June 24

Thoughts on genrefying a high school library

Wow! It has been a long time between posts – I guess this is what happens when blogging is not mentioned as an essential part of a subject!

Most of the assessment tasks for ETL505 were “practical” cataloguing exercises, however the final part of the final assessment was a mini-essay on the following topic:

“The literature provides good arguments for arranging primary school library collections by genres. Is this also the case for high school library collections? Critically discuss the advantages and disadvantages of arranging a high school library collection by genres.”

While I might debate the implication in the lead-in statement that the argument for genrefying primary school library collections is a slam-dunk, that was not my task, LOL. My quick and dirty opinion on the question we were posed – genrefication of the fiction section of the high school library is worth considering, for non-fiction I would hold off until there was a significant shift in the English-speaking library sector away from Dewey Decimal Classification for non-fiction collections. For a bit more information on why I came to those conclusions, you are welcome to read on:
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March 16

Thinking about FRBR user tasks

An activity in the first module of ETL505 asked us to list elements/attributes of a resource that we might find useful when searching for it – and then breakdown which of the initial four Functional Requirements for Bibliographic Records (FRBR) tasks (Hider, 2012, pp. 27 -29) each element was useful for performing.

My initial answer, posted on the forum, was:

So, the first thing I would note is that the revised FRBR has five user tasks, not four. For the purposes of this exercise, I assume we are limiting ourselves to the original four: find, identify, select, and obtain (Hider, 2012, p.18; 2018, pp. 27-29).
For the prescribed textbook for the course, some of the elements or attributes that I would find useful for discovering (or finding and identifying or selecting) and retrieving (or obtaining) the resource might be:
  1. the author’s name
  2. the title of the work
  3. an idea of what the subject area of the work is
  4. the edition information (what number edition and what year of publication are required)
  5. the available formats
  6. the price
  7. availability for purchase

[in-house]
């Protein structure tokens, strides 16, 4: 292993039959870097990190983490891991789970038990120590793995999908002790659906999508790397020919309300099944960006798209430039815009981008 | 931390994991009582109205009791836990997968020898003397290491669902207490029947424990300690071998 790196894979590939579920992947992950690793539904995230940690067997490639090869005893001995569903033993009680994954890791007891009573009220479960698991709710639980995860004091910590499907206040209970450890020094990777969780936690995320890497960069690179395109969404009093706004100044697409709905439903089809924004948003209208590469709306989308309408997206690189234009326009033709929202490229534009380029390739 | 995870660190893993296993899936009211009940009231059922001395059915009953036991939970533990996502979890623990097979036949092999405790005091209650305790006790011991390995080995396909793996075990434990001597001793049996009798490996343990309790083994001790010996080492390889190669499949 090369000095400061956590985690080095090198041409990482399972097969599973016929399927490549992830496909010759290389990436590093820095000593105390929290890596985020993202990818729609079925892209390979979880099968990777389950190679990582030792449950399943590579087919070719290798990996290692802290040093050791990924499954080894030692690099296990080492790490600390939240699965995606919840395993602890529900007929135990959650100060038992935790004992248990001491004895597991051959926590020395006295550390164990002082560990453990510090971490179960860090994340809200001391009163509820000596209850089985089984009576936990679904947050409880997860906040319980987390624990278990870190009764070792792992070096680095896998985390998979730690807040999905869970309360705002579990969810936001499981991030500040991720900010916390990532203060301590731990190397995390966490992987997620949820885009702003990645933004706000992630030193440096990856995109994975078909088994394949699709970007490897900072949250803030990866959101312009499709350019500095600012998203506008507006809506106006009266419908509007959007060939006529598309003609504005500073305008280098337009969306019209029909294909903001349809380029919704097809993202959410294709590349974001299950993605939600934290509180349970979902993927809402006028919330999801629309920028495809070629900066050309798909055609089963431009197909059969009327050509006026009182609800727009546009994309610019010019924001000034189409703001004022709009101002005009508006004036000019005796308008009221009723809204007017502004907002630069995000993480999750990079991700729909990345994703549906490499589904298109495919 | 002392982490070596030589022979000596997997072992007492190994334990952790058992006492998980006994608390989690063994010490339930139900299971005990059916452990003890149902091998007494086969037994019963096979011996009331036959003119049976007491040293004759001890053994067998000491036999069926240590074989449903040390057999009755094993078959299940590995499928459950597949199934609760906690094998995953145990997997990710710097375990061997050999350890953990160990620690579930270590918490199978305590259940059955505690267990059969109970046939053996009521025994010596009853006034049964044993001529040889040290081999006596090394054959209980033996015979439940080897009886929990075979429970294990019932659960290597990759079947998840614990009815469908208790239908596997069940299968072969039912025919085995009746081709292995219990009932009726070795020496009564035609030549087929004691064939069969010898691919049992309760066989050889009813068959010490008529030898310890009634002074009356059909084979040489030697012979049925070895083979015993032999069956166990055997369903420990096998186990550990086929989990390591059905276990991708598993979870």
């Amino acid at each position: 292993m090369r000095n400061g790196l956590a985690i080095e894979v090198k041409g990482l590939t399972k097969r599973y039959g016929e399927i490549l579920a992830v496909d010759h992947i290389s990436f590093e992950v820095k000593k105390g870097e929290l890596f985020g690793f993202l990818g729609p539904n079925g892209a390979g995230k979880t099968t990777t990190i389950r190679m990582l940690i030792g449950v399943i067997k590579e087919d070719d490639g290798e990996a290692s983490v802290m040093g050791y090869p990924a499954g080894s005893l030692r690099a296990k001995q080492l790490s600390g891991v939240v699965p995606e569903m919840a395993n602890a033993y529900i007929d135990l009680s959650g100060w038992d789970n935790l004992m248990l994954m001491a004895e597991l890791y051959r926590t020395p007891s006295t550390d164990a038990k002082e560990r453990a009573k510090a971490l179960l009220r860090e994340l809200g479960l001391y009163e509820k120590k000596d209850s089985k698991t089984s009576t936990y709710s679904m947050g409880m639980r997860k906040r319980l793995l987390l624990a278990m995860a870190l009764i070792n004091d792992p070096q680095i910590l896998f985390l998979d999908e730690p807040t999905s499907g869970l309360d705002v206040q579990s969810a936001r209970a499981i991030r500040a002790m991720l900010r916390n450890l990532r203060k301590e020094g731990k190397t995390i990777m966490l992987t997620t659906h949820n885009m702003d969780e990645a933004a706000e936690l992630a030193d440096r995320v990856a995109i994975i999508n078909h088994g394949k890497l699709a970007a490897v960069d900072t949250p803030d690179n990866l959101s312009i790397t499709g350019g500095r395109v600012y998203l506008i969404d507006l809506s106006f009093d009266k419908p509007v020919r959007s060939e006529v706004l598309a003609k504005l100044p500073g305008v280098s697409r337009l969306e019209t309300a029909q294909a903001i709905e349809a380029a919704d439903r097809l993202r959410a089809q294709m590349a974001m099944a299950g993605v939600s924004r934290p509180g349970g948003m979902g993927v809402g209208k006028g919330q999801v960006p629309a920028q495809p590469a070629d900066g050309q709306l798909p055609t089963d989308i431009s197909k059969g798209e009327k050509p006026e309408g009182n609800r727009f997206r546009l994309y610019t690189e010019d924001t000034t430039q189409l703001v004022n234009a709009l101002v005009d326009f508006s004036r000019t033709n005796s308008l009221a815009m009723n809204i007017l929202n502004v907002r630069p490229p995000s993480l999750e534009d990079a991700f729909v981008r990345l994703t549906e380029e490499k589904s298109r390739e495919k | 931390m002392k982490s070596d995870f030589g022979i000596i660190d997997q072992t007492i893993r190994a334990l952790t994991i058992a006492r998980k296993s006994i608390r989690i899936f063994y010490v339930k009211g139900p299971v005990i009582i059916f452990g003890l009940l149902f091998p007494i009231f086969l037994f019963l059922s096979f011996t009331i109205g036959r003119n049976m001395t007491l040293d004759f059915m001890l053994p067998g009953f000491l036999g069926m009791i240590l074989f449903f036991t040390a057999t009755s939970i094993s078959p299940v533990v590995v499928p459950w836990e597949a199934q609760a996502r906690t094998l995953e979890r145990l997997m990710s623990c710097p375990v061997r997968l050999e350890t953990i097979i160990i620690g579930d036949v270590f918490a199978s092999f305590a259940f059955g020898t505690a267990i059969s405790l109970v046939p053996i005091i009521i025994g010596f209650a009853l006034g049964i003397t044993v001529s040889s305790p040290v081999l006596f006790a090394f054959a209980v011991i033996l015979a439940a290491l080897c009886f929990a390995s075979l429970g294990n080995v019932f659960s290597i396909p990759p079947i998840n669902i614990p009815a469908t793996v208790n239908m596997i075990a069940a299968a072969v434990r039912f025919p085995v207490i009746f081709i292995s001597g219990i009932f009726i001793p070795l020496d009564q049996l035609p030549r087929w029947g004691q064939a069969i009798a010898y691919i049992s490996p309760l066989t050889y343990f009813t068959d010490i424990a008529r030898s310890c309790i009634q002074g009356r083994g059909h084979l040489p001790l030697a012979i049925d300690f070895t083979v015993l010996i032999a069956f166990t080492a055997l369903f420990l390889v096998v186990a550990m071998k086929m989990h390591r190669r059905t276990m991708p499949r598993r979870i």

8. availability for borrowing or use from a library
Attributes 1- 5 would be helpful in FINDing that resource and for IDENTIFYing or SELECTing it as well. In this case, I am not quite sure whether I would be IDENTIFYing or SELECTing the resource – I think there would be a bit of an element of both because I would need to IDENTIFY the appropriate edition (for which attribute 4 would be particularly useful) but then use attribute 5 to SELECT which format of the resource I would prefer. For that SELECTion task, I would use elements 5 – 8 to make my choice and then attempt to OBTAIN the item upon which I had decided. (Hider, 2018, pp. 27-29).
I included attributes 6 – 8 because they were quite relevant to my particular search process. Having a preference for using a physical text, I opted to purchase the new edition even though attribute 6 was off-putting. However, attribute 7 intruded on my process of OBTAINing the resource when Booktopia had a backorder on the item. At that point, I re-evaluated my preferences and priorities amongst attributes 6 – 8 and decided to OBTAIN the eBook from the library as I estimated I would have read 1/3 to 1.2 of the text online anyway by the time the backordered physical book was able to be OBTAINed (Simon, 2019).
There has been much discussion on the forums regarding the tasks “identify” and “select”. The text presents them as mutually exclusive tasks that sit between the generation of search results produced by “find” and the actual tangible acquisition of the resource that is “obtain” (Hider, 2012, pp.27-29). In this view, “identify” is used when confirming the identity of one particular resource that is desired, while “select” represents choosing a resource or resources that will align with the desired criteria.
In light of that, I suppose the multiple formats of the textbook and the fact that I did not have a single, unalterable preference for one of those formats, makes “select” the correct user task to define my search example provided above. However, while I do see that there is a temptation to substitute the everyday meaning of these words for the technical definitions provided in the FRBR structure, I am still not completely convinced that the tasks identify and select cannot be meaningfully applied to the description of a single search experience.
Hider, P. (2012). Information resource description: Creating and managing metadata. Croydon: CILIP Group.
Hider, P. (2018).  Information resource description: Creating and managing metadata 2nd edition. London: Facet Group. Accessed from http://web.a.ebscohost.com.ezproxy.csu.edu.au/ehost/ebookviewer/ebook/bmxlYmtfXzE4MTcxMzVfX0FO0?sid=55f1ba3f-f1d6-4d74-9a6d-45d570c97ea4@sessionmgr4007&vid=0&format=EB&lpid=lp_23&rid=0.
Simon, M. (2019). Re: Activity: Functions of metadata (discussion forum post). Retrieved from https://interact2.csu.edu.au/webapps/discussionboard/do/message?action=list_messages&course_id=_42386_1&nav=discussion_board_entry&conf_id=_78889_1&forum_id=_153144_1&message_id=_2119806_1
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